The Tuna Fishing Industry: A New Outlook on Fish Protein Hydrolysates

Herpandi, Herpandi and Huda, N. and Rosma, A. and Nadiah, W.A. Wan (2011) The Tuna Fishing Industry: A New Outlook on Fish Protein Hydrolysates. Comprehensive Reviews in Food Science and Food Safety, 10 (4). pp. 195-207. ISSN 15414337

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      Tuna (Thunnus spp.) and tuna-like species are significant sources of food and thus play a very important rolein the economy of many countries. More than 48 species of tuna swarm the Atlantic, Indian, and Pacific Oceans, and theMediterranean Sea. The annual global production of tuna has undergone a marked increase from less than 0.6 millionmetric tons in 1950 to almost 4.5 million metric tons in 2007. Tuna generally is processed as raw fish flesh and marketedas loins/steaks or as a canned food. In the tuna canning process, only about one-third of the whole fish is used. Thus, thecanning industry generates as much as 70% solid wastes from original fish materials. This waste consists of muscle (afterloins are taken), viscera, gills, dark flesh/muscle, head, bone, and skin. Conventionally, these protein-rich by-productsfrom the tuna industry are processed into low market value products, such as fish meal and fertilizer. However, a promisingalternative use of these by-products is as functional food ingredients. Fish protein hydrolysate (FPH), which is obtainedthrough hydrolysis of tuna waste, can be used as an ingredient in food industries to provide functional effects such aswhipping, gelling, and texturing properties. Recently, FPH was found to be a potential source of antioxidants (such aspeptides with anticancer properties), antianemia compounds, and components for use in microbial growth media. Thisarticle is intended to summarize the existing knowledge about FPH, highlight some pertinent information related to thetuna fishing industry, and provide a new outlook on the production and applications of FPH.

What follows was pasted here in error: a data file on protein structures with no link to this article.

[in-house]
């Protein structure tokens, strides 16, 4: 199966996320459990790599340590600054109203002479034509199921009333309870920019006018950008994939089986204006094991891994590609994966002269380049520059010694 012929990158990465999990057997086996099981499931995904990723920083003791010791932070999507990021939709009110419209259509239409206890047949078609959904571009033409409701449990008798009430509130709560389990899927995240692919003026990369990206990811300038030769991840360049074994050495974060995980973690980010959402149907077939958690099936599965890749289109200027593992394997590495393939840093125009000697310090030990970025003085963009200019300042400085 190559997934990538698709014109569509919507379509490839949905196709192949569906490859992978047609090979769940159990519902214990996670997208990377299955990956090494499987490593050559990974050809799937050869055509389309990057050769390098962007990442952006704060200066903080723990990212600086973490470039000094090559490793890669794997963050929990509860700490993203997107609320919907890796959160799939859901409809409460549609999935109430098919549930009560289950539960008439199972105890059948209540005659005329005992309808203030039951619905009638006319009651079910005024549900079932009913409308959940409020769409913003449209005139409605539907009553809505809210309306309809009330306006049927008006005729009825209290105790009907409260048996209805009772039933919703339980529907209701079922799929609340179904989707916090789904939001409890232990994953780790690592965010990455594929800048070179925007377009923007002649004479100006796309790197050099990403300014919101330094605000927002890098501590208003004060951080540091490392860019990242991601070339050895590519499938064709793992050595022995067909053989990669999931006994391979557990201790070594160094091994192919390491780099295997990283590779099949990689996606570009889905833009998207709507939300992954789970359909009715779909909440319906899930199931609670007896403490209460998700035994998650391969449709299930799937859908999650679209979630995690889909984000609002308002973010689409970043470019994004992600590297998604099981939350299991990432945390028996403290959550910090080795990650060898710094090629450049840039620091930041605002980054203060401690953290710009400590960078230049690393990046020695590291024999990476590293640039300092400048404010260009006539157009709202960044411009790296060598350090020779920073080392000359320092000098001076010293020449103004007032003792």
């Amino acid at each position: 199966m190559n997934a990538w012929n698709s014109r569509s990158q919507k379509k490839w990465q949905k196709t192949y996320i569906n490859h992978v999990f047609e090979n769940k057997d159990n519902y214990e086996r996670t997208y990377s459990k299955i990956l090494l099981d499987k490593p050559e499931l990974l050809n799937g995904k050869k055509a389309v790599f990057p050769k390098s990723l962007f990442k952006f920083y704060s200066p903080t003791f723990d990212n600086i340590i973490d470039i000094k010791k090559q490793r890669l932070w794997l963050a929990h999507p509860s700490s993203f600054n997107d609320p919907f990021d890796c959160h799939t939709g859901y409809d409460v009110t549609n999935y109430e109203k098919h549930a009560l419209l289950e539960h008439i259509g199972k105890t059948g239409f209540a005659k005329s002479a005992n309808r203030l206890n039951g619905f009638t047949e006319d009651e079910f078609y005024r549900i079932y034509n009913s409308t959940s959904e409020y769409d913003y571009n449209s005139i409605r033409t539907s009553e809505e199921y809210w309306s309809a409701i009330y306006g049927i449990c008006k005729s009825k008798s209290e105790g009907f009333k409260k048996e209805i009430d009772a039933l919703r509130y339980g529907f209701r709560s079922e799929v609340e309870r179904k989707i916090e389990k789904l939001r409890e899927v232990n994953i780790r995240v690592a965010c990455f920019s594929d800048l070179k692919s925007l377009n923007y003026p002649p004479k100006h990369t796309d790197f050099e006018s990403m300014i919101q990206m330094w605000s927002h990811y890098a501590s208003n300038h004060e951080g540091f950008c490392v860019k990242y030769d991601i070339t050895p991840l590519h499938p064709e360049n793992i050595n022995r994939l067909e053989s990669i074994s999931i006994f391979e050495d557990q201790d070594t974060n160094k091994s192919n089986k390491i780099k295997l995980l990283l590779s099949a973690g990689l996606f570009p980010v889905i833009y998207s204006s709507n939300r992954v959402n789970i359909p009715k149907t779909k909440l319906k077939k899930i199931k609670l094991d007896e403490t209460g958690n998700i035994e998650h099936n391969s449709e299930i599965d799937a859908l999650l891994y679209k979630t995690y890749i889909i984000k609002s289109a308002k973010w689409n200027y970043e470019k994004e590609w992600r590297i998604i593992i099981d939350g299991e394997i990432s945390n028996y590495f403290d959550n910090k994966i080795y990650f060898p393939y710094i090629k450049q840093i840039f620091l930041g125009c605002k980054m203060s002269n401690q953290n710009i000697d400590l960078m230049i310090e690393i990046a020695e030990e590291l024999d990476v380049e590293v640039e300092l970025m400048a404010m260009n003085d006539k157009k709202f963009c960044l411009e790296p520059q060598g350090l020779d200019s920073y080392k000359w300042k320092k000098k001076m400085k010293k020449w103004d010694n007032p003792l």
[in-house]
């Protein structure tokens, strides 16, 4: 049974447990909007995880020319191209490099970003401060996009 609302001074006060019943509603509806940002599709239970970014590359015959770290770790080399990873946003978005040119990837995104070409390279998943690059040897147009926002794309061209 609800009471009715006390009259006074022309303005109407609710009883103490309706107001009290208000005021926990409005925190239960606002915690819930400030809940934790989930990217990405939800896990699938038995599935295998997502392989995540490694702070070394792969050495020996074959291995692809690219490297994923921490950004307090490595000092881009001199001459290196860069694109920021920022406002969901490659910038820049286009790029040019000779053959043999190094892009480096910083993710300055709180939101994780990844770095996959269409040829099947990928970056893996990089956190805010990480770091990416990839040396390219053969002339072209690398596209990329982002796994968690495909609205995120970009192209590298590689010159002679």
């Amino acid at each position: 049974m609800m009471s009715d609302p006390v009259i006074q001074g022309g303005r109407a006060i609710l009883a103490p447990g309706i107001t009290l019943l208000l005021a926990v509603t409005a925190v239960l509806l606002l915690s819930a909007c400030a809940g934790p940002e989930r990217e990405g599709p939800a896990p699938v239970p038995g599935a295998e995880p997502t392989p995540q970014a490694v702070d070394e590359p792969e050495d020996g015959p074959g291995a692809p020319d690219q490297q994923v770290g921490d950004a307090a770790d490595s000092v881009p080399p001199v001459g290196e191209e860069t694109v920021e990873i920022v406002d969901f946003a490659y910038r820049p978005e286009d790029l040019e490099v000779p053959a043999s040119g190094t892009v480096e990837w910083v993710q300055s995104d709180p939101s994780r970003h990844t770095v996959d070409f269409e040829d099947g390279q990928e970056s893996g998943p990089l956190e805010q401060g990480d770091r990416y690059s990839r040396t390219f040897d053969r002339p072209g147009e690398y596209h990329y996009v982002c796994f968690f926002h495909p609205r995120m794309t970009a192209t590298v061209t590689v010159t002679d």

Item Type: Article
      Subjects: S Agriculture > SH Aquaculture. Fisheries. Angling
      Divisions: Faculty of Agriculture > Department of Fishery Products Technology
      Depositing User: Mr Herpandi Napis
      Date Deposited: 27 Jun 2016 11:41
      Last Modified: 27 Jun 2016 11:41

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